According to another embodiment, a residual gas measuring device is included, which is connected to the control unit. Using the residual gas-measuring device, the level of contamination is determined via residual gas measurements. Since the oxygen supply and the resulting oxidative purification process removes the layer of carbon contamination, changes in the particle pressure of CO and CO2 can be measured. As soon as the carbon is oxidatively cleaned off from the surface of the optical element, the corresponding particle pressures of CO and CO2 fall off. The change in these particle pressures can serve as a way to measure the oxidative removal of the layer of contaminated carbons.
For decontamination of EUV lithography devices for use in manufacturing processes, in which the demands for cost-efficiency are higher than those for quality, it has proven to be sufficient within the previously described measuring method to provide a precise threshold value for the level of contamination, e.g. the density of the contamination layer. When the threshold value is exceeded, oxygen is added in a partial pressure range of 1×10−10 to 1×10−3 mbar. If the threshold value is not achieved, the oxygen supply is stopped. In this case, the control unit for the decontamination device can be simply set up as the discriminator switch.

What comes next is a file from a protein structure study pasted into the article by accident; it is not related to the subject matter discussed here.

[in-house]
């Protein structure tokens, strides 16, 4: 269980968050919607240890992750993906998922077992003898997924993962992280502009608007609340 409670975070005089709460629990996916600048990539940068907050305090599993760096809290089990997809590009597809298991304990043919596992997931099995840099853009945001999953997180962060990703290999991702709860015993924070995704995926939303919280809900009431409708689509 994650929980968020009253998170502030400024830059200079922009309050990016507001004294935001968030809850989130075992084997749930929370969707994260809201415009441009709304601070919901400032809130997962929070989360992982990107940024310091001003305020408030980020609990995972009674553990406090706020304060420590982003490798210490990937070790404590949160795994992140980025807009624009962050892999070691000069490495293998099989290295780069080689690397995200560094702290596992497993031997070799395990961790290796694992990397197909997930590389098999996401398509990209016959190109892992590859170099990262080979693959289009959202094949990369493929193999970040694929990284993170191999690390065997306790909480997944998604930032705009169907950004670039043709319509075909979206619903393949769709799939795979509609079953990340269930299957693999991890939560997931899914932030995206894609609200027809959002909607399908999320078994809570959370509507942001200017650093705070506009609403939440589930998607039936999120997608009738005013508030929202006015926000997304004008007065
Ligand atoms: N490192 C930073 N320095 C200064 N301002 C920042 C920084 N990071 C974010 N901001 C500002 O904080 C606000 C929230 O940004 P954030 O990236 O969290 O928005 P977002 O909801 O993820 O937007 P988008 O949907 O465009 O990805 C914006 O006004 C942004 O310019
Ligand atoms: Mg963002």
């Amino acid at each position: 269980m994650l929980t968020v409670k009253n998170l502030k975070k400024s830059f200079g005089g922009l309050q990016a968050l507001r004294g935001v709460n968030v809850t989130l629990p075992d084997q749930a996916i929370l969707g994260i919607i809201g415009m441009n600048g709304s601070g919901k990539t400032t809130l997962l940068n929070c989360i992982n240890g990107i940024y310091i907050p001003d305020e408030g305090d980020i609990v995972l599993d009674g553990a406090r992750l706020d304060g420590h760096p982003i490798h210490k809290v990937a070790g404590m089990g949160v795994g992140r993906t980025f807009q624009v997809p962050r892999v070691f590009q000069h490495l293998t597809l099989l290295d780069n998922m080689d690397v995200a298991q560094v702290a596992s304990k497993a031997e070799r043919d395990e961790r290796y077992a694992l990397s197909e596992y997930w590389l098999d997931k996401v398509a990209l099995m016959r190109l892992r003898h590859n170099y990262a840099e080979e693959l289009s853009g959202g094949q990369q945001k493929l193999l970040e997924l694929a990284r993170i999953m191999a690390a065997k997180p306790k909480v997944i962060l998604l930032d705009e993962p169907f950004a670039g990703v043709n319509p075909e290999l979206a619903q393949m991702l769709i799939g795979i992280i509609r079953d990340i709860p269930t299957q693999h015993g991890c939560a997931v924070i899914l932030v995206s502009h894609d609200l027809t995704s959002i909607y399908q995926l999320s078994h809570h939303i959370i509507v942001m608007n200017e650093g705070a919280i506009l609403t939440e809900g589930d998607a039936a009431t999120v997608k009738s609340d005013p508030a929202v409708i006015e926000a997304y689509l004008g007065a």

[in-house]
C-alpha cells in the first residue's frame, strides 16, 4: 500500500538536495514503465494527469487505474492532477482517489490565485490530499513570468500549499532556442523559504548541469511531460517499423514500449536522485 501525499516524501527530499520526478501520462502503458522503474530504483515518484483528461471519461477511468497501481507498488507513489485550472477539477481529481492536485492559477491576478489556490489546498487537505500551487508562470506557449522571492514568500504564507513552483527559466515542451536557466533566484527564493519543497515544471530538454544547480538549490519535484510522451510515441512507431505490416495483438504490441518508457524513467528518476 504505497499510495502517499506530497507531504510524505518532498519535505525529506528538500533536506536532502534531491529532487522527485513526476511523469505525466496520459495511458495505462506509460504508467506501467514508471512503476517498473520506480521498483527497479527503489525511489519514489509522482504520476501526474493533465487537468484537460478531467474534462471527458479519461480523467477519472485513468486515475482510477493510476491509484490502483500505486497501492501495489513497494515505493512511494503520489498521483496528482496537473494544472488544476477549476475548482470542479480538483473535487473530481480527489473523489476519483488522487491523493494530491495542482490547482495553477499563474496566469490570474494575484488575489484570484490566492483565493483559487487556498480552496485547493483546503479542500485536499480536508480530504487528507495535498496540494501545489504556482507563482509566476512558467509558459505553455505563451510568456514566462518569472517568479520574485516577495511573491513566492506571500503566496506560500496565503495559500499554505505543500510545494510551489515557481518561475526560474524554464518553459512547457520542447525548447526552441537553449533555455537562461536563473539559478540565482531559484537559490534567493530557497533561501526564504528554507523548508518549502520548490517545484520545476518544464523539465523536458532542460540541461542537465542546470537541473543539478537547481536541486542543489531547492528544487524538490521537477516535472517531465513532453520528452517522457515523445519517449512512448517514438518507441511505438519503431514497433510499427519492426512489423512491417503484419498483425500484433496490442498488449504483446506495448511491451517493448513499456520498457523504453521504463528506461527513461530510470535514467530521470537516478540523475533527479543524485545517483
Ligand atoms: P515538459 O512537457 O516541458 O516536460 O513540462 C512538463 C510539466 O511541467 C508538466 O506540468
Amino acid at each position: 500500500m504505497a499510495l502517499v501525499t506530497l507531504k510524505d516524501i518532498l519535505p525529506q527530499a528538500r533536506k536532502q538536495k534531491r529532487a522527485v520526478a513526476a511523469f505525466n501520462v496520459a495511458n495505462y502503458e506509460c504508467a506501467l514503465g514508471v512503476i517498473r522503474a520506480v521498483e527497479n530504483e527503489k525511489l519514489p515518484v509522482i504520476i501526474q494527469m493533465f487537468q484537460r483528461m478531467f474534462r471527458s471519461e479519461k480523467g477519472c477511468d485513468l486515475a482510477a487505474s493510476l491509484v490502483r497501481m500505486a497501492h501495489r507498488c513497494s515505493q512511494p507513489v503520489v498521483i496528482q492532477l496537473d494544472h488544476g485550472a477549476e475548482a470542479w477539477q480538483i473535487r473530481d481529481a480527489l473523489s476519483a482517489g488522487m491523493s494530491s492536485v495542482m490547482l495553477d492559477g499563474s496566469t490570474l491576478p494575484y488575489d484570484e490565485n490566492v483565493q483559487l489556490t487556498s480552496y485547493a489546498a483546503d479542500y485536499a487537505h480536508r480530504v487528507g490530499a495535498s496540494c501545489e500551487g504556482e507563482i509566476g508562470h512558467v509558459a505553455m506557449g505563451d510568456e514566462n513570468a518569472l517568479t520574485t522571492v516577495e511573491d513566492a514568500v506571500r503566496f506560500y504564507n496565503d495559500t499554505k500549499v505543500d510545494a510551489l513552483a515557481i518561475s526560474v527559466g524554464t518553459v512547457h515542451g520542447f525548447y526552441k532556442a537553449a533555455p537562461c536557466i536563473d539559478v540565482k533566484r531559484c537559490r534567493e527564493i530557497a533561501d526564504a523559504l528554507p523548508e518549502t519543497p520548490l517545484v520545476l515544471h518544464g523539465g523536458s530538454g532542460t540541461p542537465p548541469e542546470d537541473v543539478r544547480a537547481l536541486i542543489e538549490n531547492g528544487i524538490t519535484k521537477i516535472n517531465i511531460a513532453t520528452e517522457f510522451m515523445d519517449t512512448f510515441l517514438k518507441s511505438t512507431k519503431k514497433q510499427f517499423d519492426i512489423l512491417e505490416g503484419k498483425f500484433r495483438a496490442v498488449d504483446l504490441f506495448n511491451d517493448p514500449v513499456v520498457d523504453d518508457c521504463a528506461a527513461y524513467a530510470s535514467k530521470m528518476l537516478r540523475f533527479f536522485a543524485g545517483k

In addition, to increase the quality and efficiency of the process and the device, it is of course possible to interconnect several measuring methods for determining the degree of contamination.
The invention will be better understood and other features and advantages will become apparent by reading the detailed description of the invention, taken together with the drawings, wherein:
FIG. 1 is a diagram of a process for in-situ decontamination of an EUV lithography device.
FIG. 2 is a schematic diagram one embodiment of an EUV lithography device having a device for in-situ decontamination of an optical element therein.